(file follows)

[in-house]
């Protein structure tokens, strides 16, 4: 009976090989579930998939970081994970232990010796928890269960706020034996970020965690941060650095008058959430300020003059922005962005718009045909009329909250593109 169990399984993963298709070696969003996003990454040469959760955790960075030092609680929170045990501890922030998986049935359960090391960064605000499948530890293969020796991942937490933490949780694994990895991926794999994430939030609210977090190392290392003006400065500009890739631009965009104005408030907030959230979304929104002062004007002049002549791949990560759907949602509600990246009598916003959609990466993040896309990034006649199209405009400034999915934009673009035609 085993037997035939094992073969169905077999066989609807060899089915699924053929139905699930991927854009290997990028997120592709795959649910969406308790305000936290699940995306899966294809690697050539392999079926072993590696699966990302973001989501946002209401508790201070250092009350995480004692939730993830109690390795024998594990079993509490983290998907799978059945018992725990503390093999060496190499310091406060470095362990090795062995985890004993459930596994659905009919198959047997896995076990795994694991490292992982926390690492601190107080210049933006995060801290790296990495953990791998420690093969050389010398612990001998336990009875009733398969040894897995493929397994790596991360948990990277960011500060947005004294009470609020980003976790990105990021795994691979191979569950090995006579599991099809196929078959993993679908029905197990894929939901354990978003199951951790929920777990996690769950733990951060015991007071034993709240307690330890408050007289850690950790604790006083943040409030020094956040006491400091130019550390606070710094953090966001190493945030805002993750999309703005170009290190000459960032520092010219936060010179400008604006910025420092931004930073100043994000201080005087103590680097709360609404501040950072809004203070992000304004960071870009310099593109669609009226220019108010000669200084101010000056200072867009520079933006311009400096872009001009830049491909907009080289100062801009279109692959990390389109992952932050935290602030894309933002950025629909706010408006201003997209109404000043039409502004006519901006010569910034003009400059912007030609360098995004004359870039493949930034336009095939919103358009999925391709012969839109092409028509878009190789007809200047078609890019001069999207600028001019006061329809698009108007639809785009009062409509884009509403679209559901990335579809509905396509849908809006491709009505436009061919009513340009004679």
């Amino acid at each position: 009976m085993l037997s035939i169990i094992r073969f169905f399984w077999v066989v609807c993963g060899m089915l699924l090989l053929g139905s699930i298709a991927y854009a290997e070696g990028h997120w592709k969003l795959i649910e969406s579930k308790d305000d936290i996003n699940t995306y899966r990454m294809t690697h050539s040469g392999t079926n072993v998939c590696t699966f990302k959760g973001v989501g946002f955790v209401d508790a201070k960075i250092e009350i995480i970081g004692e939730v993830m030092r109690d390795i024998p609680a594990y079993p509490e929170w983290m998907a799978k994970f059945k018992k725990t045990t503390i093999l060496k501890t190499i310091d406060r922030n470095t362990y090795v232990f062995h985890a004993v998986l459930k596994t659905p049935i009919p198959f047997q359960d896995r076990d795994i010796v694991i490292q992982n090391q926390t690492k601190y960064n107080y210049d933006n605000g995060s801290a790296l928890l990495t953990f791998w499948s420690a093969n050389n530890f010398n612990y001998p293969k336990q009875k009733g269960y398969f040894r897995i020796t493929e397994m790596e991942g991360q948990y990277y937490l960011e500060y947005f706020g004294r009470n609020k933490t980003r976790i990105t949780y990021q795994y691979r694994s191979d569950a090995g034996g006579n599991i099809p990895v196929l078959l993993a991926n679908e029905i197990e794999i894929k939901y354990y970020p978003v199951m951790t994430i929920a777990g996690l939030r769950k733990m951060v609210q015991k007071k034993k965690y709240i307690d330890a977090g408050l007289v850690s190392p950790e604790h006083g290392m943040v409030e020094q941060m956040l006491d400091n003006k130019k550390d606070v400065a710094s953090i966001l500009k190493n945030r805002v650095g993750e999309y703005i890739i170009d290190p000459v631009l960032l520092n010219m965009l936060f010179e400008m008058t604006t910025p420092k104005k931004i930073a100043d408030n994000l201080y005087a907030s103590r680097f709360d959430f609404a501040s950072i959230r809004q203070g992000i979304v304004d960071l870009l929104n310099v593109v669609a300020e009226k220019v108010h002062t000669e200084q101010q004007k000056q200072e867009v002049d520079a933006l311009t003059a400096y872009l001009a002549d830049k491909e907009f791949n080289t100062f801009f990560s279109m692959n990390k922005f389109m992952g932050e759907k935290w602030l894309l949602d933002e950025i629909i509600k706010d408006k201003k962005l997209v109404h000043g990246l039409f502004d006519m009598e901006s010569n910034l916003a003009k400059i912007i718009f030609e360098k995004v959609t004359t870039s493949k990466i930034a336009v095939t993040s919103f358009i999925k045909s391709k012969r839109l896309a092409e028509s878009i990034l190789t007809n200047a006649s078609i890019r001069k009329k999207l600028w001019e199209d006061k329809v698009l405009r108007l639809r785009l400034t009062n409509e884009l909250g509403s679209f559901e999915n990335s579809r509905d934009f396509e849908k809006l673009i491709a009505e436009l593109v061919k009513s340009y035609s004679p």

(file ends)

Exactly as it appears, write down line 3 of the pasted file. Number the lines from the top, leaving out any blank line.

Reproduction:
């Amino acid at each position: 009976m085993l037997s035939i169990i094992r073969f169905f399984w077999v066989v609807c993963g060899m089915l699924l090989l053929g139905s699930i298709a991927y854009a290997e070696g990028h997120w592709k969003l795959i649910e969406s579930k308790d305000d936290i996003n699940t995306y899966r990454m294809t690697h050539s040469g392999t079926n072993v998939c590696t699966f990302k959760g973001v989501g946002f955790v209401d508790a201070k960075i250092e009350i995480i970081g004692e939730v993830m030092r109690d390795i024998p609680a594990y079993p509490e929170w983290m998907a799978k994970f059945k018992k725990t045990t503390i093999l060496k501890t190499i310091d406060r922030n470095t362990y090795v232990f062995h985890a004993v998986l459930k596994t659905p049935i009919p198959f047997q359960d896995r076990d795994i010796v694991i490292q992982n090391q926390t690492k601190y960064n107080y210049d933006n605000g995060s801290a790296l928890l990495t953990f791998w499948s420690a093969n050389n530890f010398n612990y001998p293969k336990q009875k009733g269960y398969f040894r897995i020796t493929e397994m790596e991942g991360q948990y990277y937490l960011e500060y947005f706020g004294r009470n609020k933490t980003r976790i990105t949780y990021q795994y691979r694994s191979d569950a090995g034996g006579n599991i099809p990895v196929l078959l993993a991926n679908e029905i197990e794999i894929k939901y354990y970020p978003v199951m951790t994430i929920a777990g996690l939030r769950k733990m951060v609210q015991k007071k034993k965690y709240i307690d330890a977090g408050l007289v850690s190392p950790e604790h006083g290392m943040v409030e020094q941060m956040l006491d400091n003006k130019k550390d606070v400065a710094s953090i966001l500009k190493n945030r805002v650095g993750e999309y703005i890739i170009d290190p000459v631009l960032l520092n010219m965009l936060f010179e400008m008058t604006t910025p420092k104005k931004i930073a100043d408030n994000l201080y005087a907030s103590r680097f709360d959430f609404a501040s950072i959230r809004q203070g992000i979304v304004d960071l870009l929104n310099v593109v669609a300020e009226k220019v108010h002062t000669e200084q101010q004007k000056q200072e867009v002049d520079a933006l311009t003059a400096y872009l001009a002549d830049k491909e907009f791949n080289t100062f801009f990560s279109m692959n990390k922005f389109m992952g932050e759907k935290w602030l894309l949602d933002e950025i629909i509600k706010d408006k201003k962005l997209v109404h000043g990246l039409f502004d006519m009598e901006s010569n910034l916003a003009k400059i912007i718009f030609e360098k995004v959609t004359t870039s493949k990466i930034a336009v095939t993040s919103f358009i999925k045909s391709k012969r839109l896309a092409e028509s878009i990034l190789t007809n200047a006649s078609i890019r001069k009329k999207l600028w001019e199209d006061k329809v698009l405009r108007l639809r785009l400034t009062n409509e884009l909250g509403s679209f559901e999915n990335s579809r509905d934009f396509e849908k809006l673009i491709a009505e436009l593109v061919k009513s340009y035609s004679p």